The whistleblowing website Wikileaks has suggested that Donald Trump appoint Julian Assange as the chief of the joint cyber security unit as discussed with President Vladimir Putin. Trump, however, clarified that discussions do not mean any plans for such unit are in the works.
On Sunday, Trump announced on Twitter that among other pressing issues he and his Russian counterpart had “discussed” was creating “an impenetrable Cyber Security unit.”
— WikiLeaks (@wikileaks) July 9, 2017
WikiLeaks was quick to respond and nominated Assange, the whistleblowing platform’s founder, to run the unit.
“Why not put @JulianAssange in charge of it? He’s trusted by the public and has the CIA’s best stuff anyway,” Wikileaks said in a sarcastic tweet, linking the message to the Vault 7 series of documents which revealed the CIA’s espionage programs.
Appointing Assange might prove to be, kind of difficult, considering that he is wanted by the Americans for being involved in leaking US government secrets.
He is sought in the US over WikiLeaks publications, even though Swedish authorities in May this year withdrew the allegations of sexual assault – the accusations which forced the Australian to seek refuge in the Ecuadorian embassy in London in 2012. UK police insist that Assange would still be arrested if he left the embassy because he had broken his bail conditions and failed to surrender despite an arrest warrant being issued for him.
Amid the ongoing leakage of US secrets and mounting speculations of alleged Russian meddling in the US elections, Trump and Putin discussed in Hamburg the possibility of sharing the responsibility to protect the cyber space.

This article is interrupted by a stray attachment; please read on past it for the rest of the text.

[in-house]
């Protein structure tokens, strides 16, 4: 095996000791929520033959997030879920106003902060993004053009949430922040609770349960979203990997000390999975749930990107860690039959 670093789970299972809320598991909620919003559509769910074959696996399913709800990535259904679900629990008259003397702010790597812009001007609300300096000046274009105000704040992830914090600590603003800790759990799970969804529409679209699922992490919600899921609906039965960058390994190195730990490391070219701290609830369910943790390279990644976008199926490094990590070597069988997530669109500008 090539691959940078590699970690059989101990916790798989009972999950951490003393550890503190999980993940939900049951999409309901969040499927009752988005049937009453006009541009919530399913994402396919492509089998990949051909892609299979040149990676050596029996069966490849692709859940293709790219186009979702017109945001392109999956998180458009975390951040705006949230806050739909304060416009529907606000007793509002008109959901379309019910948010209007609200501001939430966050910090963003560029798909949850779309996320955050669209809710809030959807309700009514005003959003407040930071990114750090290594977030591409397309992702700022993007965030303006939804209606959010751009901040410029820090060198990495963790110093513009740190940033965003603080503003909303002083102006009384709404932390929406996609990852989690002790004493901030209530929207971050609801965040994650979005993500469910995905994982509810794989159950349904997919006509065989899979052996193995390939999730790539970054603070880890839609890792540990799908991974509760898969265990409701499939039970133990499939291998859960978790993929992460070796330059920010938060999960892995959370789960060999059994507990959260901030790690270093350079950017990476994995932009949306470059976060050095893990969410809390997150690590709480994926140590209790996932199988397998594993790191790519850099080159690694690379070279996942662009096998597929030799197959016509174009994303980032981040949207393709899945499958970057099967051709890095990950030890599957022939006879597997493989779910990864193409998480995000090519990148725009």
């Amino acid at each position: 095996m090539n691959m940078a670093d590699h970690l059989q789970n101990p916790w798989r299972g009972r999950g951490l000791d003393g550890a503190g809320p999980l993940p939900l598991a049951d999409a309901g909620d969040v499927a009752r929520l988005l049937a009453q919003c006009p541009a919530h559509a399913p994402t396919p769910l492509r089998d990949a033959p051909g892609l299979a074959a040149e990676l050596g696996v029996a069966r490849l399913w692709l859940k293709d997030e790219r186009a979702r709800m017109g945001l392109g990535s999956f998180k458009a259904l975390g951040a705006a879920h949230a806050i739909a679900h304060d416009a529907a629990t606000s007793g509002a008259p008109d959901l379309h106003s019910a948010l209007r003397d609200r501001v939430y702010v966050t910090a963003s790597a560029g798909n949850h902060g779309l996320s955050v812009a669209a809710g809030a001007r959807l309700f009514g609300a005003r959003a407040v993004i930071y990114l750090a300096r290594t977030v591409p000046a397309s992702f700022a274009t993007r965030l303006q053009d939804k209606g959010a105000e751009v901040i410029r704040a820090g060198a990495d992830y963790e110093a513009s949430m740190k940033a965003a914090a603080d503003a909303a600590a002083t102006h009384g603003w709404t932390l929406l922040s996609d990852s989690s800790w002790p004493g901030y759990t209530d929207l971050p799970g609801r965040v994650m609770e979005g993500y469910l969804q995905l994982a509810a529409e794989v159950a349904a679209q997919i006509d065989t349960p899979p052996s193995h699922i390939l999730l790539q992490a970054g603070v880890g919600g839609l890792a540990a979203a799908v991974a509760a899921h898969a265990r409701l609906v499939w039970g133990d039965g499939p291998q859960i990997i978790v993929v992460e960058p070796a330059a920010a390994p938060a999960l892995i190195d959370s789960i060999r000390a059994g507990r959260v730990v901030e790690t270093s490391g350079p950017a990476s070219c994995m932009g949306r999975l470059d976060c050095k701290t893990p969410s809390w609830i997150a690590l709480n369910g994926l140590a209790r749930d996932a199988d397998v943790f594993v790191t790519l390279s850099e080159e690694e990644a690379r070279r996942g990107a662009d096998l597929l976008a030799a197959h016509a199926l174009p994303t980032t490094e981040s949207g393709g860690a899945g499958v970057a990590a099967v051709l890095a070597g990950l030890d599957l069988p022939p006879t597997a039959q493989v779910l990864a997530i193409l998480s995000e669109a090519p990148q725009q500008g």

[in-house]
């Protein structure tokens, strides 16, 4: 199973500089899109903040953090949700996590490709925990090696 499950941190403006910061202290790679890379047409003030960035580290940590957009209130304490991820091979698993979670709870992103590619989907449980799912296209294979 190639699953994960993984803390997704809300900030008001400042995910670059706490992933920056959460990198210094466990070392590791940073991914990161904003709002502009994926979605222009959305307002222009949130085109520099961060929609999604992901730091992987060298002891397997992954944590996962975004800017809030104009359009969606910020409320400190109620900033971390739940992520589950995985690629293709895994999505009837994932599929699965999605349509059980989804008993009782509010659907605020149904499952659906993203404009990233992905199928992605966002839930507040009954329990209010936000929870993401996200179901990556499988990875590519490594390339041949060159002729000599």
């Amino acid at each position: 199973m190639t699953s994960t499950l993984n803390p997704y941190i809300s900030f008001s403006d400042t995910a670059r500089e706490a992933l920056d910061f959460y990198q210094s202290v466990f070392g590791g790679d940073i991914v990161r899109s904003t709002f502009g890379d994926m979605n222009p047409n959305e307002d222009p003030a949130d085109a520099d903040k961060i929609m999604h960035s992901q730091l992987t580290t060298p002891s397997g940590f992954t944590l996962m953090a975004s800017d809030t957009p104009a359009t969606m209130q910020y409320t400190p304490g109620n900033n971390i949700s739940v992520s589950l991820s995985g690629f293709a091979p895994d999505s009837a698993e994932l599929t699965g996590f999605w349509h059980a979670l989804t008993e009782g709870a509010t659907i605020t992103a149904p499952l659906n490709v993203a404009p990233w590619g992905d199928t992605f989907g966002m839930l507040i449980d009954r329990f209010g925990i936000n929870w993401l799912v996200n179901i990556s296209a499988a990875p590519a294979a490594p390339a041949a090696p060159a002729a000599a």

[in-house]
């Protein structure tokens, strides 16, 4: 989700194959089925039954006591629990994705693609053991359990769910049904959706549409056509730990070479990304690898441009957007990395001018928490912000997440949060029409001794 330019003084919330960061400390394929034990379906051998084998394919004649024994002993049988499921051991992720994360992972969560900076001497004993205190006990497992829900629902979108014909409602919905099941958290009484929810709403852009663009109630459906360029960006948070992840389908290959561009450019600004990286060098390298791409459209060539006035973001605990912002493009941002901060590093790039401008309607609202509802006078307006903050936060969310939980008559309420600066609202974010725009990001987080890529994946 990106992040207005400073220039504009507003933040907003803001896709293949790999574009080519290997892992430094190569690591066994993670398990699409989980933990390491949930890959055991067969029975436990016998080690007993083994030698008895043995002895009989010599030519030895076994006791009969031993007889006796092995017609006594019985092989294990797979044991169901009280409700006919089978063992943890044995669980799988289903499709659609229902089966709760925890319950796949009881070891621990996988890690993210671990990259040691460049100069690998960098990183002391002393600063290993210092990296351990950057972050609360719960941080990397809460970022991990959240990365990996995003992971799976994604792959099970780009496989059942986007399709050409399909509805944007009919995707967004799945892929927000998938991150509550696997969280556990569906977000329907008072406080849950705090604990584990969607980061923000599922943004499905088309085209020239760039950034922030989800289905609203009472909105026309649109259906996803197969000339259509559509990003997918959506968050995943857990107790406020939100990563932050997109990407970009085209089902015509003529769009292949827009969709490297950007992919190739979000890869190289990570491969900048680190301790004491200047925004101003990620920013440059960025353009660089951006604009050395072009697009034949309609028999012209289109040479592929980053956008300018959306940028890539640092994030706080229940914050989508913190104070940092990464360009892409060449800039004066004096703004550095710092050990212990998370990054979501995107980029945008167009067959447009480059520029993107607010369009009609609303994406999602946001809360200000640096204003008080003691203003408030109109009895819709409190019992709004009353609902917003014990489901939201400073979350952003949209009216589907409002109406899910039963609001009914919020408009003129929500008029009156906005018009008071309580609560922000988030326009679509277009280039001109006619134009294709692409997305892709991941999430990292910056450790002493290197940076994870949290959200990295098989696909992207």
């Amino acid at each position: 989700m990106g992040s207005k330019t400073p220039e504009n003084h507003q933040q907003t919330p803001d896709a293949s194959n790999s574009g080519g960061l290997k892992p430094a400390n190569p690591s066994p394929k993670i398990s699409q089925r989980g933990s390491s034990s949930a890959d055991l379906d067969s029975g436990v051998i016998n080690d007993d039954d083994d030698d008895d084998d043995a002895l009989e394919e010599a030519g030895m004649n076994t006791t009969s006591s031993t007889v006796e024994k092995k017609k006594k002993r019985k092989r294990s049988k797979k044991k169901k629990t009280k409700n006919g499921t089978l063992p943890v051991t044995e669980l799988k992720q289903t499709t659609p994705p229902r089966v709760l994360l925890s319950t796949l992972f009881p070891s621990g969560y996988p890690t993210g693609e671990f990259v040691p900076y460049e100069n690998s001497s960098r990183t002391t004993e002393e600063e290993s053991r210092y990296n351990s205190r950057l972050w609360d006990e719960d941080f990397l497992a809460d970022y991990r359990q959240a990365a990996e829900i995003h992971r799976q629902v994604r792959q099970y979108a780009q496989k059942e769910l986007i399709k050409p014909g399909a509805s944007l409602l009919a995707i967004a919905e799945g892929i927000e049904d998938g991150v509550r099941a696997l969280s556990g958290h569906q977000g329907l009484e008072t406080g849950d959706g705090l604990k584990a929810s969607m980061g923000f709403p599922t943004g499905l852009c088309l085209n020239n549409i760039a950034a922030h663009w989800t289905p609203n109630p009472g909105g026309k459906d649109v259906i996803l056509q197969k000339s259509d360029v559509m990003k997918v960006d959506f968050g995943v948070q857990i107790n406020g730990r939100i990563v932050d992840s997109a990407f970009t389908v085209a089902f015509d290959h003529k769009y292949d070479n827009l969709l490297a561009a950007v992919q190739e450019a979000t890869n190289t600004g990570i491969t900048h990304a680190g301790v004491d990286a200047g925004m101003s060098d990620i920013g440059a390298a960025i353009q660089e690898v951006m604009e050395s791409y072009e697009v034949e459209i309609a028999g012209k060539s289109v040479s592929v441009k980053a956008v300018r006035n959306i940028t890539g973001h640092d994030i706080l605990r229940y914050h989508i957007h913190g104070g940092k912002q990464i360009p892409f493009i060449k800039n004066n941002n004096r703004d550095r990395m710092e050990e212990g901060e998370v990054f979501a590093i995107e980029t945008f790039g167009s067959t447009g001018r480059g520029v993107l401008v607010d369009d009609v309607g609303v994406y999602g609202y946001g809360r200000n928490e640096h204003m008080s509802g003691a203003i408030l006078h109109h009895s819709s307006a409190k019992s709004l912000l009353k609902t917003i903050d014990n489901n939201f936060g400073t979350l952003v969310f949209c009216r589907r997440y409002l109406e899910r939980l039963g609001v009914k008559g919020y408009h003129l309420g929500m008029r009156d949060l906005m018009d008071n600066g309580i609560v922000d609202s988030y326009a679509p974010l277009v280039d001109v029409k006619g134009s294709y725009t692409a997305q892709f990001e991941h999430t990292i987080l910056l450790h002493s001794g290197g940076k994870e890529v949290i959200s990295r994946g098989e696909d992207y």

On Saturday, Putin said that during his first encounter with Trump, they shared their views on cybersecurity and had agreed to “create a working group on how to jointly monitor security in cyberspace.”
Trump’s interpretation of the issue was much more bold and drew more heat for his alleged collusion with the Kremlin. So later Sunday, the US president had to clarify his statement on the cyber unit.
The fact that President Putin and I discussed a Cyber Security unit doesn't mean I think it can happen. It can't-but a ceasefire can,& did!
— Donald J. Trump (@realDonaldTrump) July 10, 2017
“The fact that President Putin and I discussed a Cyber Security unit doesn’t mean I think it can happen,” Trump said while praising the success of the ceasefire deal in southwest Syria brokered with Russia.